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Mechanisms of Creep in metals: There are three basic mechanisms that can
contribute to creep in metals, namely:
(i) Dislocation slip and climb.
(ii) Grain boundary sliding.
(iii) Diffusional flow.
Dislocation slip and climb: Dislocations are line defects that slip through a
crystal lattice when a minimum shear stress is applied. Dislocations initially slip
along the closest packed planes in the closest packed directions since this
requires the least energy or applied stress. An edge dislocation consists of an
unfinished atomic plane, the edge of the plane being the line of the dislocation,
and it is characterised by a Burgers vector, or 'misfit strain' at 90o to the
dislocation line. Screw dislocations have a Burgers vector parallel to the
dislocation line and can slip on any close packed plane containing both line and
Burgers vector, whereas edge dislocations only slip on the plane defined by the
line and the perpendicular Burgers vector. Figure 13 shows an edge dislocation
slipping through a crystal lattice (simple cubic for simplicity) and producing a unit
of slip called a slip step, on the surface of the crystal.

Figure 13: Showing slip of an edge dislocation.
When a polycrystalline metal is deformed many of the grains will have slip planes
suitably aligned to the applied stress, and slip will occur when the shear stress
exceeds the critical resolved shear stress. Dislocations multiply at sources,
e.g. Frank-Read sources, and as the dislocation density increases, more
dislocation interactions occur. Dislocations may entangle or cut through each
other, leaving slip steps on the dislocation lines called jogs, and if one of the
dislocations is sessile, or immobile, the jogs can hinder slip. Dislocations arriving
at grain boundaries may not be able to slip into the next grain due to a different
orientation, and consequently will form a 'pile-up' at the boundary. Any following
dislocation will be repelled by the pile-up because of the long-range elastic
forces between dislocations of a similar sign. The elastic strain energy per unit
length of a dislocation is given by: E ≅ 0.5Gb 2 ...(5) where G is the shear
modulus of elasticity and b is the Burgers vector. (Compare this with
macroscopic strain energy: U = 0.5σε = 0.5 Eε 2 where E is Young's modulus). If
two dislocations of the same sign were to be moved together, their associated
strain would double to 2 b , and the energy would quadruple to become
E ≅ 0.5G (2b ) = 2Gb 2 , hence the repulsion between dislocations which must be
overcome by the applied stress. This and the above mechanisms contributes to
work hardening of the metal, i.e. as the metal is deformed, plastic flow becomes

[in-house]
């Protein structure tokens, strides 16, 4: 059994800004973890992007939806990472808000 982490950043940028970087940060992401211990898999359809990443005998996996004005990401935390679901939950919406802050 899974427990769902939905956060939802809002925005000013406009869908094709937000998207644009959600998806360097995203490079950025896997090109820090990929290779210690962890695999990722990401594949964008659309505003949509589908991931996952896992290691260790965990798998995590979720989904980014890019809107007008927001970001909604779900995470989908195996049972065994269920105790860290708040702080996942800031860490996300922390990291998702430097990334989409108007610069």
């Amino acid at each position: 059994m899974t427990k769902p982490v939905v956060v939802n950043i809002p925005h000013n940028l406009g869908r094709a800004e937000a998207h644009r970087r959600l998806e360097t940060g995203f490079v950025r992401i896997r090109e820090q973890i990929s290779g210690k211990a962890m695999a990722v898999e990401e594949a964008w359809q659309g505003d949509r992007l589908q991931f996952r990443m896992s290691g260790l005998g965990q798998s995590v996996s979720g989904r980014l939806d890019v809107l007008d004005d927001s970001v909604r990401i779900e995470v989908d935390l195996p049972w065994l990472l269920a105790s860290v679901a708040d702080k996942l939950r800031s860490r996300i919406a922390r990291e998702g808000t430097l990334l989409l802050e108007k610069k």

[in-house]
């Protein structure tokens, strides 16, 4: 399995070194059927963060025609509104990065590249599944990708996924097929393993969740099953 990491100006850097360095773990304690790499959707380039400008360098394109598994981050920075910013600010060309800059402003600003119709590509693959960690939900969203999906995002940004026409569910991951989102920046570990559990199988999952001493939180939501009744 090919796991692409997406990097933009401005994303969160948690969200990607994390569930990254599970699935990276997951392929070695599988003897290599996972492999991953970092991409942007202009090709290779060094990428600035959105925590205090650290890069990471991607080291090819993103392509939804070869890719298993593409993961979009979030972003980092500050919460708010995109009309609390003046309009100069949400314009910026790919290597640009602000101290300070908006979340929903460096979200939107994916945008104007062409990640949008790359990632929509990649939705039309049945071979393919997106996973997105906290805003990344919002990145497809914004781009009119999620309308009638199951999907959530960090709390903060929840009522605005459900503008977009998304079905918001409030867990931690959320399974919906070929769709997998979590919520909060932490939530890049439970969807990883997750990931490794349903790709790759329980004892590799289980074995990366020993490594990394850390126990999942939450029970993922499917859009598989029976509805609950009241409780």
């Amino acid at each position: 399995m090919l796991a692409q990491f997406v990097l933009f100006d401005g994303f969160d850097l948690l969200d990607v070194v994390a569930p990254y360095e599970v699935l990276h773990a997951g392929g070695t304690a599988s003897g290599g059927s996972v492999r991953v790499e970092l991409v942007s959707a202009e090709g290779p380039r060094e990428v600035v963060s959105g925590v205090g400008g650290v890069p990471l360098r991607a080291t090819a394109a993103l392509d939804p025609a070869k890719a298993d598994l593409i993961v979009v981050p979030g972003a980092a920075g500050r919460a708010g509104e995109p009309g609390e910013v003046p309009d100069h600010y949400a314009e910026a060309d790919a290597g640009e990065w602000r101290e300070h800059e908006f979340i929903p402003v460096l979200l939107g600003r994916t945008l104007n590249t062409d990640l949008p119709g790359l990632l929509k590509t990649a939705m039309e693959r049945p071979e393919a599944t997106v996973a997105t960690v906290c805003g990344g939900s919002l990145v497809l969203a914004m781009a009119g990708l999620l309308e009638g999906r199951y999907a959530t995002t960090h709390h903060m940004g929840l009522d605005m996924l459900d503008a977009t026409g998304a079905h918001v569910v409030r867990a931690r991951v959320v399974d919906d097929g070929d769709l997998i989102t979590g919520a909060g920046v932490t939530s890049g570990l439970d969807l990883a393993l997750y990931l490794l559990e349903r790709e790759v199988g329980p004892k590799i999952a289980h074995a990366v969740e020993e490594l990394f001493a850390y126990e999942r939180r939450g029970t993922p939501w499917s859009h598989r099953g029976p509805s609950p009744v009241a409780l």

increasingly more difficult and more stress has to be applied to accomplish it. In
the primary stage of a creep test, the stress is constant and these mechanisms
lead to a decreasing strain rate.
During secondary or steady state creep, the increased strain energy stored in the
metal due to deformation, together with the high temperature, provides a driving
force for the process of recovery. There is therefore a balance between the
processes of work hardening and recovery. Recovery involves the reduction in
dislocation density and the rearrangement of dislocations into lower energy
arrays or sub-grain boundaries. In order for this to happen, dislocations have to
climb as well as slip, and this in turn requires atomic movement or self-diffusion
within the lattice. Self-diffusion is only possible in a close packed lattice if the
atoms have enough energy to jump into a neighbouring site and if there is a
vacancy at that site. As temperature increases atoms have more thermal
energy (proportional to RT) and the equilibrium concentration of vacancies in a
metal increases exponentially. The number of vacancies nv , is given by:
æQ ö
nV = n0 exp− ç v ÷ ...(6), where n0 is the number of lattice sites and Qv is the
è RT ø
activation energy for vacancy creation and movement, (or the activation energy
for self-diffusion). For copper, where
Qv is 0.7 eV per atom, (an electron volt, 1 eV = 1.6.10-19 Joules) the ratio nv no is
about 10-3 at 1300 K and about 10-12 at 300 K.
Note: If Qv is quoted in Joules per mole, then the gas constant R is used, where
R = 8.314 J K-1 mol-1, but if Qv is quoted in joules per atom, then the formula
æQ ö
nV = n0 exp− ç v ÷ is used where k is the Boltzmann Constant ( k =1.38.10-23 J K-
è kT ø
). This is because Qv in Joules per mole is N0 times Qv in Joules per atom,
where N0 is Avogadro's Number, the number of atoms in a gram-atom or gram-
mole (6.022.1023 mol-1). Since R = N0 k this gives the same ratio.
The rate of steady state creep increases exponentially with increasing
temperature, since its rate is controlled by vacancies, the numbers of which also